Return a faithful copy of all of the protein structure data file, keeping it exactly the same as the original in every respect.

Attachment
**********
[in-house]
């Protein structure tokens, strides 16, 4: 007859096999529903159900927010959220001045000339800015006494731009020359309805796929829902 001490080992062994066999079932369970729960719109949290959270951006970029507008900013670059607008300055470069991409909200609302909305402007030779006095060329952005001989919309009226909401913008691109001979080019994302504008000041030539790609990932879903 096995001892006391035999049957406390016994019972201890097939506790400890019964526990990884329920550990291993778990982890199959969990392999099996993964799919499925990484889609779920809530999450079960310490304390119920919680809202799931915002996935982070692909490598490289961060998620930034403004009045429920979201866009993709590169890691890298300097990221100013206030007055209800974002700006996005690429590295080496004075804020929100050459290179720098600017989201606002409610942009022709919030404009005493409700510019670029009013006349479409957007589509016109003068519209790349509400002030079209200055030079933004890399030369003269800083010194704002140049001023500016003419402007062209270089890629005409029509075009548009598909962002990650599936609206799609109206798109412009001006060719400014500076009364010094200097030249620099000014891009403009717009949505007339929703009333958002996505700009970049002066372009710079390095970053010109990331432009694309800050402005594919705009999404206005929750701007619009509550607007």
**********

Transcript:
[in-house]
């Protein structure tokens, strides 16, 4: 007859096999529903159900927010959220001045000339800015006494731009020359309805796929829902 001490080992062994066999079932369970729960719109949290959270951006970029507008900013670059607008300055470069991409909200609302909305402007030779006095060329952005001989919309009226909401913008691109001979080019994302504008000041030539790609990932879903 096995001892006391035999049957406390016994019972201890097939506790400890019964526990990884329920550990291993778990982890199959969990392999099996993964799919499925990484889609779920809530999450079960310490304390119920919680809202799931915002996935982070692909490598490289961060998620930034403004009045429920979201866009993709590169890691890298300097990221100013206030007055209800974002700006996005690429590295080496004075804020929100050459290179720098600017989201606002409610942009022709919030404009005493409700510019670029009013006349479409957007589509016109003068519209790349509400002030079209200055030079933004890399030369003269800083010194704002140049001023500016003419402007062209270089890629005409029509075009548009598909962002990650599936609206799609109206798109412009001006060719400014500076009364010094200097030249620099000014891009403009717009949505007339929703009333958002996505700009970049002066372009710079390095970053010109990331432009694309800050402005594919705009999404206005929750701007619009509550607007």